Last weeks our guest talk was Sigi Moeslinger who graduated form itp in 1996 and started antenna design together with Masamichi Udagawa  in 1997.

these  are my takeaways from the talk –

  • the best audience in installations are kids
  • get feedback on your interactive design from your family and friends
  • in each city people react and behave differently, even towards common experiences such as riding the on the subway
  • don’t prescribe people how to use your design, suggest options
  • color coding in design helps the users, so it’s useful to incorporate it into instructions
  • in itp you learn how to learn.


Sigi said she is inspired by Toshio Iwai

From the about page :

Antenna’s people-centered design approach aims to make the experience of objects and environments more meaningful and exciting. Projects range from public to commercial, from applied to exploratory. Antenna’s design approach, incorporating rapid prototyping and user involvement, helps understand human behavior, which is particularly important when designing the unfamiliar, elicited by new technology.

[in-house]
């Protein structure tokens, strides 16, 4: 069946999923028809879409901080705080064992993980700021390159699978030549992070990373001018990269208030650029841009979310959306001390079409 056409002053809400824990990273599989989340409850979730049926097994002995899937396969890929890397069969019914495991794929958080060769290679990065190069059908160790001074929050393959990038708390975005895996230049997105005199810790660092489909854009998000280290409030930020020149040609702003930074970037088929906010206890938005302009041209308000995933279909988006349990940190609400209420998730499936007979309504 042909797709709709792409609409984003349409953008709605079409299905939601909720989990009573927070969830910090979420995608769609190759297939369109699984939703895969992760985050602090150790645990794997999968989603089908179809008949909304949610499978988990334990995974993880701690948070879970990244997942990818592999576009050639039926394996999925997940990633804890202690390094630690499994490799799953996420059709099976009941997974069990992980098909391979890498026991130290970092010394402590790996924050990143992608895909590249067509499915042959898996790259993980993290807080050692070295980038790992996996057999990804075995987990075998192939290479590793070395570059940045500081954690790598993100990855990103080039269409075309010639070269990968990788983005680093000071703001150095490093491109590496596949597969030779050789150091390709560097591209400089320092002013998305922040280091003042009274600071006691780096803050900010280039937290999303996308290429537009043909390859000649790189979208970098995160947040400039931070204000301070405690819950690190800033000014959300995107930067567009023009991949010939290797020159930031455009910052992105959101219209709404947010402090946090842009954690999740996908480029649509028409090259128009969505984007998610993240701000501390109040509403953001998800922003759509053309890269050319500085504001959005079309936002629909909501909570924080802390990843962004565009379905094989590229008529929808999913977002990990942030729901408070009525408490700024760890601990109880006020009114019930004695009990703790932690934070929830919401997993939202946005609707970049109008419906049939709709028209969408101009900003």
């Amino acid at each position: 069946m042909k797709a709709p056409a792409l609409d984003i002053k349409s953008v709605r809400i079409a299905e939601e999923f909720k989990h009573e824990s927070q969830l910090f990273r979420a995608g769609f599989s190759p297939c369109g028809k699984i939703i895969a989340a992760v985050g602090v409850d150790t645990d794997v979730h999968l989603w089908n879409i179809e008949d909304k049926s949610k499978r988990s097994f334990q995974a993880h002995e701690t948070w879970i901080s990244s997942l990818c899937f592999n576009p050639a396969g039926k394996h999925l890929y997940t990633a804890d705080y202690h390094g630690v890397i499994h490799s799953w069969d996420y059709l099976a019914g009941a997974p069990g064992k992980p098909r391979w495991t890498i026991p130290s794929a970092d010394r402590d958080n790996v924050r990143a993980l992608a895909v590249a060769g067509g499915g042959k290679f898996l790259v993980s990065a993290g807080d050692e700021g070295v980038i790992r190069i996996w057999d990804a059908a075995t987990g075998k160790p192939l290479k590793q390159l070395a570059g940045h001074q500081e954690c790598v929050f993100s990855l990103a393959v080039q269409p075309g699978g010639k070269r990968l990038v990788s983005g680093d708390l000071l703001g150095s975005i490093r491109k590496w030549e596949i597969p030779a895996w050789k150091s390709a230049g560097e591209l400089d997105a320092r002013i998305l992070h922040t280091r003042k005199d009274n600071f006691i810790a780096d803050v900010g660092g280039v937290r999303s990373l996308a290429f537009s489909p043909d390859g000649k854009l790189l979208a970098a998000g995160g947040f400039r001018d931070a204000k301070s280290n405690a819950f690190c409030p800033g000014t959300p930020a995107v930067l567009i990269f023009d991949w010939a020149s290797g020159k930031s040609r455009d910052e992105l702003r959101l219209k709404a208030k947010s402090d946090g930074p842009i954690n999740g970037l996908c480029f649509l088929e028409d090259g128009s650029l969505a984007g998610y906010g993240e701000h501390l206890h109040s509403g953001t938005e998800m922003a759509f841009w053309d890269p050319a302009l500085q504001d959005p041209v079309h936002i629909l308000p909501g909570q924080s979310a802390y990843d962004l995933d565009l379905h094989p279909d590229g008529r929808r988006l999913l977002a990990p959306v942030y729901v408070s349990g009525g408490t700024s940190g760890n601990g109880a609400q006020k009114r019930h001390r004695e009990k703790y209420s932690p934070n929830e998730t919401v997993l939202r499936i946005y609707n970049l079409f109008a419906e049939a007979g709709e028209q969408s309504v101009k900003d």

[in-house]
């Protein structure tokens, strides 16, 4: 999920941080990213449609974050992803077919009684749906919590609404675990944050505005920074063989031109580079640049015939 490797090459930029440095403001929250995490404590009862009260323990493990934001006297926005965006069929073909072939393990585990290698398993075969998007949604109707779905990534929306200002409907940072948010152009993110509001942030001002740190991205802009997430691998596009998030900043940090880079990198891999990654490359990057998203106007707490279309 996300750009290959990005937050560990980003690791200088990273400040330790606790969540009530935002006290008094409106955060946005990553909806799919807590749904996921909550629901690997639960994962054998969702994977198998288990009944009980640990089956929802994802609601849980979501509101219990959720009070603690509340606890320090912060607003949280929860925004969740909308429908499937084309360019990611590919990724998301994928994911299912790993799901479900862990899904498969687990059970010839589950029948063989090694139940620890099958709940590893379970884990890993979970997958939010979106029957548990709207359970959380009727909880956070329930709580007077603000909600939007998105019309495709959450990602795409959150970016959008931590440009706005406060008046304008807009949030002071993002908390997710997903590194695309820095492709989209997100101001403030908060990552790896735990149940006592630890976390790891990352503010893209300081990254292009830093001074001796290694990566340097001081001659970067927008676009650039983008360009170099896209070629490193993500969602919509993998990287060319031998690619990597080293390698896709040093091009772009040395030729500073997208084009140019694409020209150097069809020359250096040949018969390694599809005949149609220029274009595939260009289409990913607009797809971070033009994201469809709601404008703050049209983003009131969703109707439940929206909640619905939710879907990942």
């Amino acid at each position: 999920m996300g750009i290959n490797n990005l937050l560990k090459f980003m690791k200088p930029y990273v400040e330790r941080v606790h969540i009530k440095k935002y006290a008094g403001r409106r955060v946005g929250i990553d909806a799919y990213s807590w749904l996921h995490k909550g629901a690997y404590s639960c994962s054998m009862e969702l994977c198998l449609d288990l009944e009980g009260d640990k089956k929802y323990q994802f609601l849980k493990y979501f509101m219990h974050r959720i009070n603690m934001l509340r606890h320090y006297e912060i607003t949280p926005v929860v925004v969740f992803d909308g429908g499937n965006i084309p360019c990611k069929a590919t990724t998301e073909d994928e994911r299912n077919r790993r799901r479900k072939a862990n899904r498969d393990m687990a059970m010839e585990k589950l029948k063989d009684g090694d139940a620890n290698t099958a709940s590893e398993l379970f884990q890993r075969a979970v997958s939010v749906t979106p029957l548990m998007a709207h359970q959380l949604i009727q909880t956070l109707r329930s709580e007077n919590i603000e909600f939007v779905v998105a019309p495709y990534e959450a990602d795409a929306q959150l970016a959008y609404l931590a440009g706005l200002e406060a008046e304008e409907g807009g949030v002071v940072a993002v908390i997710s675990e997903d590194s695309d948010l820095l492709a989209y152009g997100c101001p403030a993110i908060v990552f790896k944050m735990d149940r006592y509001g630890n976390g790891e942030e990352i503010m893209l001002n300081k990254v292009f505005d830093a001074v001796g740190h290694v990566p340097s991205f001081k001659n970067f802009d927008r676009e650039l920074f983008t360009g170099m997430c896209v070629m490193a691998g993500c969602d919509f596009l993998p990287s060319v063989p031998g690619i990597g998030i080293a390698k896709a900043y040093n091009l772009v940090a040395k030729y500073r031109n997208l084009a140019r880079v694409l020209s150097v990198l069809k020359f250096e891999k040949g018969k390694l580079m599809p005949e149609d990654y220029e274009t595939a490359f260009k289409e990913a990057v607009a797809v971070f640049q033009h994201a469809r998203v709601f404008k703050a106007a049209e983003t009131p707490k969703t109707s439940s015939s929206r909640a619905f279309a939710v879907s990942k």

In the public sector Antenna designed three new fleets of subway cars for New York City, all of which are in service now. Antenna has also designed hardware and screen-interface for various automated ticket vending machines for the Metropolitan Transportation Authority of New York.

On the commercial side Antenna works with Hi-Tech companies to help them identify and design user-focused products and services, which take advantage of latest technological developments. When addressing such difficult issues involving novel technology and transformation of culture, these companies value Antenna’s vision and its integrated approach to hardware and software design, necessary to create a coherent user experience.

An important aspect of Antenna’s activities is the engagement in conceptual design explorations outside of the commercial context. In the form of interactive installations, Antenna investigates the cultural role of electronically enhanced objects and environments. Through these installations, Antenna creates a new aesthetics of technologically mediated experiences and stimulates discussion on the evolution of the digital artifact.